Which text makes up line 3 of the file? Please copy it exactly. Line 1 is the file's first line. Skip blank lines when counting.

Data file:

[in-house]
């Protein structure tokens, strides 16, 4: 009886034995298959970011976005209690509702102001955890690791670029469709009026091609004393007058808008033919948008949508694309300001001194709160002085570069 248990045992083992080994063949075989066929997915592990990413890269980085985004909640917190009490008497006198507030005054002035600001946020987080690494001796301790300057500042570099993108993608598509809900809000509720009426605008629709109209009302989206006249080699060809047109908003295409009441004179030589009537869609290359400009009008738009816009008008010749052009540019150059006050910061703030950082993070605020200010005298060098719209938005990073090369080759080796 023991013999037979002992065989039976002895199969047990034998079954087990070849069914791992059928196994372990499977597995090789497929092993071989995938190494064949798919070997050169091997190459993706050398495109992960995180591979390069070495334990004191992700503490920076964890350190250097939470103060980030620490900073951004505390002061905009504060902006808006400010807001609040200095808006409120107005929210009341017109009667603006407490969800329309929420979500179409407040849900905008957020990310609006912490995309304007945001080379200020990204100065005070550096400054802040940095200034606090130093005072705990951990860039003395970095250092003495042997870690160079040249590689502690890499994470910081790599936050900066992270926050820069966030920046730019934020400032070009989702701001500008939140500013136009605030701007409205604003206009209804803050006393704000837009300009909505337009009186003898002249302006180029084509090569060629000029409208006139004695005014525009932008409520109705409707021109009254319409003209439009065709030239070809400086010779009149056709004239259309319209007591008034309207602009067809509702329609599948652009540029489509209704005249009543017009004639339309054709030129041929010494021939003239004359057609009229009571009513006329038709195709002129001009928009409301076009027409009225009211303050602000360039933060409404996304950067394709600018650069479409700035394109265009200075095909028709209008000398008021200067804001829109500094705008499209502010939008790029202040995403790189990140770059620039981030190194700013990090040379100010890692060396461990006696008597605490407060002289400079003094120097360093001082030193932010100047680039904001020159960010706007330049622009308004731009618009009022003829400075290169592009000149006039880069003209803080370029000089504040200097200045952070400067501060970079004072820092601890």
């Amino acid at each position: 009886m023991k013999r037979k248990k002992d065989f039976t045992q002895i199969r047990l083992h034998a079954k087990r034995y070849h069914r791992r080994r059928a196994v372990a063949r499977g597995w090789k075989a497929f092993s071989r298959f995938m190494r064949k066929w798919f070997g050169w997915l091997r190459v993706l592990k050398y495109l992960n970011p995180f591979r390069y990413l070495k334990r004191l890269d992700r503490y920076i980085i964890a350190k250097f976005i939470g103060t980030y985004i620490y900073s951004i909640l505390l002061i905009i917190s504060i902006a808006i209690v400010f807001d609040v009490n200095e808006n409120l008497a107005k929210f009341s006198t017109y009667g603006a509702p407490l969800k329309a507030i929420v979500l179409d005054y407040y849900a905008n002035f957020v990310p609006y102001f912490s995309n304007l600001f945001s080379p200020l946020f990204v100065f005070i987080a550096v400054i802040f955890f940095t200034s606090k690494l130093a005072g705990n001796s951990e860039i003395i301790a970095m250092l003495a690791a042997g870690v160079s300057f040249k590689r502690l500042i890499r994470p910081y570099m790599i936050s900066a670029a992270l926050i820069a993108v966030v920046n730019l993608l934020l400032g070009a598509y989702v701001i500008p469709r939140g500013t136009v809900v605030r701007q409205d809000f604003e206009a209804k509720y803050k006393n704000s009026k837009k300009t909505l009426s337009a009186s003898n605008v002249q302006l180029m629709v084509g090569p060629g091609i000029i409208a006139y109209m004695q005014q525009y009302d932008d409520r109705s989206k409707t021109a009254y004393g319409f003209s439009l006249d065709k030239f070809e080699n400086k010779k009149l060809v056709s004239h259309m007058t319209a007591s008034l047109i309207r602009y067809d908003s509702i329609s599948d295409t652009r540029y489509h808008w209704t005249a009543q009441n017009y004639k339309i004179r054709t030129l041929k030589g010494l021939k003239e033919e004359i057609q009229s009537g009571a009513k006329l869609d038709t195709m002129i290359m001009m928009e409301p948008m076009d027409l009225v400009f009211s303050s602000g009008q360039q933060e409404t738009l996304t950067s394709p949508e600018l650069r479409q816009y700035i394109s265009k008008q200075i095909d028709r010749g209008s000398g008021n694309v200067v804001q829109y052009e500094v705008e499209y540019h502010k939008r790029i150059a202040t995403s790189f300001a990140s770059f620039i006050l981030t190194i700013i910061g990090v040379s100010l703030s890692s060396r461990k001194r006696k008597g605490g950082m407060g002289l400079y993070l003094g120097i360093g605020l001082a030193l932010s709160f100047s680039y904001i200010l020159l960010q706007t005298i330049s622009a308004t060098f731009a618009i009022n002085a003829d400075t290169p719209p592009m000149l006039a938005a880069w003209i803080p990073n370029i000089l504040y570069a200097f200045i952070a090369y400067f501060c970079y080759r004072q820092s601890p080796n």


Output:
């Amino acid at each position: 009886m023991k013999r037979k248990k002992d065989f039976t045992q002895i199969r047990l083992h034998a079954k087990r034995y070849h069914r791992r080994r059928a196994v372990a063949r499977g597995w090789k075989a497929f092993s071989r298959f995938m190494r064949k066929w798919f070997g050169w997915l091997r190459v993706l592990k050398y495109l992960n970011p995180f591979r390069y990413l070495k334990r004191l890269d992700r503490y920076i980085i964890a350190k250097f976005i939470g103060t980030y985004i620490y900073s951004i909640l505390l002061i905009i917190s504060i902006a808006i209690v400010f807001d609040v009490n200095e808006n409120l008497a107005k929210f009341s006198t017109y009667g603006a509702p407490l969800k329309a507030i929420v979500l179409d005054y407040y849900a905008n002035f957020v990310p609006y102001f912490s995309n304007l600001f945001s080379p200020l946020f990204v100065f005070i987080a550096v400054i802040f955890f940095t200034s606090k690494l130093a005072g705990n001796s951990e860039i003395i301790a970095m250092l003495a690791a042997g870690v160079s300057f040249k590689r502690l500042i890499r994470p910081y570099m790599i936050s900066a670029a992270l926050i820069a993108v966030v920046n730019l993608l934020l400032g070009a598509y989702v701001i500008p469709r939140g500013t136009v809900v605030r701007q409205d809000f604003e206009a209804k509720y803050k006393n704000s009026k837009k300009t909505l009426s337009a009186s003898n605008v002249q302006l180029m629709v084509g090569p060629g091609i000029i409208a006139y109209m004695q005014q525009y009302d932008d409520r109705s989206k409707t021109a009254y004393g319409f003209s439009l006249d065709k030239f070809e080699n400086k010779k009149l060809v056709s004239h259309m007058t319209a007591s008034l047109i309207r602009y067809d908003s509702i329609s599948d295409t652009r540029y489509h808008w209704t005249a009543q009441n017009y004639k339309i004179r054709t030129l041929k030589g010494l021939k003239e033919e004359i057609q009229s009537g009571a009513k006329l869609d038709t195709m002129i290359m001009m928009e409301p948008m076009d027409l009225v400009f009211s303050s602000g009008q360039q933060e409404t738009l996304t950067s394709p949508e600018l650069r479409q816009y700035i394109s265009k008008q200075i095909d028709r010749g209008s000398g008021n694309v200067v804001q829109y052009e500094v705008e499209y540019h502010k939008r790029i150059a202040t995403s790189f300001a990140s770059f620039i006050l981030t190194i700013i910061g990090v040379s100010l703030s890692s060396r461990k001194r006696k008597g605490g950082m407060g002289l400079y993070l003094g120097i360093g605020l001082a030193l932010s709160f100047s680039y904001i200010l020159l960010q706007t005298i330049s622009a308004t060098f731009a618009i009022n002085a003829d400075t290169p719209p592009m000149l006039a938005a880069w003209i803080p990073n370029i000089l504040y570069a200097f200045i952070a090369y400067f501060c970079y080759r004072q820092s601890p080796n």